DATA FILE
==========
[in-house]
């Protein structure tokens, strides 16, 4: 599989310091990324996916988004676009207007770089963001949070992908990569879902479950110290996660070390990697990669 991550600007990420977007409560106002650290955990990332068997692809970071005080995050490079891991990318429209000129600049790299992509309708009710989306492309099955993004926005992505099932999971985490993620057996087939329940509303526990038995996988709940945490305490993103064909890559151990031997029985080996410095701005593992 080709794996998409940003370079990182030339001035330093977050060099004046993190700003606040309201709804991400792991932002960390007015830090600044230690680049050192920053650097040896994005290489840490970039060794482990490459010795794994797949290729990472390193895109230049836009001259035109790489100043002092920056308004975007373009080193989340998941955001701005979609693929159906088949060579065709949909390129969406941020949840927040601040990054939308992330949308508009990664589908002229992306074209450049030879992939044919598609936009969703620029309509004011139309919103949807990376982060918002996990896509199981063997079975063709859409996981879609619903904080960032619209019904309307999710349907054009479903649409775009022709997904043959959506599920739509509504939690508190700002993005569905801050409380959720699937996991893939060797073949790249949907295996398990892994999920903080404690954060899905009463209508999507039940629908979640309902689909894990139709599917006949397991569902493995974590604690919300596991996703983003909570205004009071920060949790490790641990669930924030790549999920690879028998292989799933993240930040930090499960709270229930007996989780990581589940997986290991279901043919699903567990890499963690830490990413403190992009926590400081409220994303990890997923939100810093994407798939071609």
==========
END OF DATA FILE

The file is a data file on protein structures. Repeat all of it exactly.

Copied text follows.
[in-house]
């Protein structure tokens, strides 16, 4: 599989310091990324996916988004676009207007770089963001949070992908990569879902479950110290996660070390990697990669 991550600007990420977007409560106002650290955990990332068997692809970071005080995050490079891991990318429209000129600049790299992509309708009710989306492309099955993004926005992505099932999971985490993620057996087939329940509303526990038995996988709940945490305490993103064909890559151990031997029985080996410095701005593992 080709794996998409940003370079990182030339001035330093977050060099004046993190700003606040309201709804991400792991932002960390007015830090600044230690680049050192920053650097040896994005290489840490970039060794482990490459010795794994797949290729990472390193895109230049836009001259035109790489100043002092920056308004975007373009080193989340998941955001701005979609693929159906088949060579065709949909390129969406941020949840927040601040990054939308992330949308508009990664589908002229992306074209450049030879992939044919598609936009969703620029309509004011139309919103949807990376982060918002996990896509199981063997079975063709859409996981879609619903904080960032619209019904309307999710349907054009479903649409775009022709997904043959959506599920739509509504939690508190700002993005569905801050409380959720699937996991893939060797073949790249949907295996398990892994999920903080404690954060899905009463209508999507039940629908979640309902689909894990139709599917006949397991569902493995974590604690919300596991996703983003909570205004009071920060949790490790641990669930924030790549999920690879028998292989799933993240930040930090499960709270229930007996989780990581589940997986290991279901043919699903567990890499963690830490990413403190992009926590400081409220994303990890997923939100810093994407798939071609």